Bentonite clay loses market

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With the shampoos and conditioners of foreign brands flooding the market, the use of bentonite clay as an effective and afforable hair substance has diminished of late
 
The bentonite clay, locally called gal-i-sarshoi, is an impure mud available in supplement form. It is odourless, non-greasy and non-staining. Long time back, Afghans used it to wash and clean their hair, but over the years, with branded shampoos and conditioners bombarding the market, the use of clay has diminished significantly.

Bentonite has long been used to rid the body of toxins and to provide it with healthy nutrients. The mines from which the mud is extracted are situated in the Surkhab area of central Logar province, which is then sent to Kabul and other provinces.

Nasrin, a resident of Mirwais Maidan area in Kabul, says earlier most of the people would use the substance in washing their heads, but it has gradually lost the market with the import of numerous branded shampoos.

“Quite frankly, bentonite clay is matchless in preventing hair fall, while these shampoos lead to hair fall. But since it takes a lot more time to prepare it for use, most of the people use shampoos, because it has become fashionable with youth,” says Nasrin.

Malang, a resident of Chahardeh area in Kabul, has just bought three kilograms of bentonite. “I and my family have been using it since a long time, as it makes hair strong and keeps it clean and shiny.”
Zaman, a trader from Mirwais Maidan, says import of the different kinds of shampoos has dissuaded people from using bentonite clay. “People are not fully aware of its benefits. It is far better than using low quality shampoos that make you bald and ugly over a period of time,” says Zaman.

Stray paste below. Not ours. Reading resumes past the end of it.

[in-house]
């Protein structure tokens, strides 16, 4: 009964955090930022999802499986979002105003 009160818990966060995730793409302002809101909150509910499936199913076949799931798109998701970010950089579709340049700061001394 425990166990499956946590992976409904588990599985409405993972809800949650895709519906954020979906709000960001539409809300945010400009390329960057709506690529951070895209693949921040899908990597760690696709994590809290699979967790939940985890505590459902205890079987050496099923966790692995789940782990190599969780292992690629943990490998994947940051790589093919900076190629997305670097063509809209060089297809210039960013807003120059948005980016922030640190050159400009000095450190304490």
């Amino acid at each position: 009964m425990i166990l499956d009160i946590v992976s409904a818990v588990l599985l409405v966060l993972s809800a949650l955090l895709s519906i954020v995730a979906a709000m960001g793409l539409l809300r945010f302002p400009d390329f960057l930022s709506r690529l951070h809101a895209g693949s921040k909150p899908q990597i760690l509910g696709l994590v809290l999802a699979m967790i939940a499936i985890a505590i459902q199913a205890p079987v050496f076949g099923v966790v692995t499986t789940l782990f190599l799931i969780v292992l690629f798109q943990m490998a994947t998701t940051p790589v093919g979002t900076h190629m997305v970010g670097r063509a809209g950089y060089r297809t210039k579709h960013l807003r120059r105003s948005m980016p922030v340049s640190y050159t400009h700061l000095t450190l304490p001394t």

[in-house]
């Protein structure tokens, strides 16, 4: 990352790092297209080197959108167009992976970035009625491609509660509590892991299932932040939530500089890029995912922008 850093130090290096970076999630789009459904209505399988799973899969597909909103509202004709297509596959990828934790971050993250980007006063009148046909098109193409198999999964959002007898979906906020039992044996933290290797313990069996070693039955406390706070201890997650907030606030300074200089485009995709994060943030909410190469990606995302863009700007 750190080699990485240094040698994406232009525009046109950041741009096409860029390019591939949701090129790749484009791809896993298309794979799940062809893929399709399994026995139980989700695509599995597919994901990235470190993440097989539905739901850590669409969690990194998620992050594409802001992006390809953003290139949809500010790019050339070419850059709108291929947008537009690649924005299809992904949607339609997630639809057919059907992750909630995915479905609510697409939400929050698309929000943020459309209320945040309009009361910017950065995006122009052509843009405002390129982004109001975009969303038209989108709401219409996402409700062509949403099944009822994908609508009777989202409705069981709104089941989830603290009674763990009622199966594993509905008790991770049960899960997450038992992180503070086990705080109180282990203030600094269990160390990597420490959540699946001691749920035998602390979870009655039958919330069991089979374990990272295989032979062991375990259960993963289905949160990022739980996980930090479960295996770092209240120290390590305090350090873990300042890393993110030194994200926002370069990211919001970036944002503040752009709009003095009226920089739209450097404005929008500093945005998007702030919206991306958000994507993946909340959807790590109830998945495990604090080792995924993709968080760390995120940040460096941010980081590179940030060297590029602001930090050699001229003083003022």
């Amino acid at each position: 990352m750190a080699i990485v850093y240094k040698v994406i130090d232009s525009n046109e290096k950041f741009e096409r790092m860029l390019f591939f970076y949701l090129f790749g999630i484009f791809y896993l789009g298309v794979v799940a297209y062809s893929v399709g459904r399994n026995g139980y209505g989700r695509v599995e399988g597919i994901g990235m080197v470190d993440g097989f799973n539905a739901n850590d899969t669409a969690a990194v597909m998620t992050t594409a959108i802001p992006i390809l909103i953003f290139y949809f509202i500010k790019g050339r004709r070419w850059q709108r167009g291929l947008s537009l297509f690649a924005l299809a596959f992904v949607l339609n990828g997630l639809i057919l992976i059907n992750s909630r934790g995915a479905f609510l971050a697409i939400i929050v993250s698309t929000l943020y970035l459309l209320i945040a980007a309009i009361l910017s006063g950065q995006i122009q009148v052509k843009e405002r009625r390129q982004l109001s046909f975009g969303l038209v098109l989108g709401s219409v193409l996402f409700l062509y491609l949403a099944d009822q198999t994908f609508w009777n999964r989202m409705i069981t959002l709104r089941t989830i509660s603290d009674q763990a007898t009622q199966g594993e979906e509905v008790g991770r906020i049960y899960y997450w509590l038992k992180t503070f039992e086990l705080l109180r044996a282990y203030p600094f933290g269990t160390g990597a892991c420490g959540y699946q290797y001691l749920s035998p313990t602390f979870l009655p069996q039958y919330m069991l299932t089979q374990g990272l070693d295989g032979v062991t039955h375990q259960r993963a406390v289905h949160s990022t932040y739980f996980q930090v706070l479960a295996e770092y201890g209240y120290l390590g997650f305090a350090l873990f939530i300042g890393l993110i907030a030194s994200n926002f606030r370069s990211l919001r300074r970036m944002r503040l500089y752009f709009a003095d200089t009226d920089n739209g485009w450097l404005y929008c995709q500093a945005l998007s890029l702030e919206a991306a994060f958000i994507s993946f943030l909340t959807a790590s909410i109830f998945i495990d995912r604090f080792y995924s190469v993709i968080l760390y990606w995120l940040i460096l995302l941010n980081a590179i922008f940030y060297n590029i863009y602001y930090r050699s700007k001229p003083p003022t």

Haji Mohammad Gul, a resident of Mosai district of Kabul, runs a wholesale business of bentonite since last 50 years. He has signed an agreement with mining ministry to extract 1,000 tons of bentonite from Logar each year and pays 3.59 USD (200,000 Afs) in tax to the ministry. However, his business has taken a dip with shampoos and other hair washing products flooding the market, but he refuses to give up.

“During Mohammad Daud Khan’s presidency, we used to sell about 10 tons of bentonite each day, but now it cannot be sold even in a month,” he rues. The elderly man of 60 is the only person running the business of bentonite and earlier used to supply it to Pakistan, United States, United Kingdom and some other countries.

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The Zariza is designed to inform, educate, and engage young generation inside Afghanistan. The Zariza’s goal is to empower Afghans to create better future through knowledge and actionable, positive and uplifting reporting and news. The Afghan Zariza was founded based on those needs and goals, and will fill this gap....

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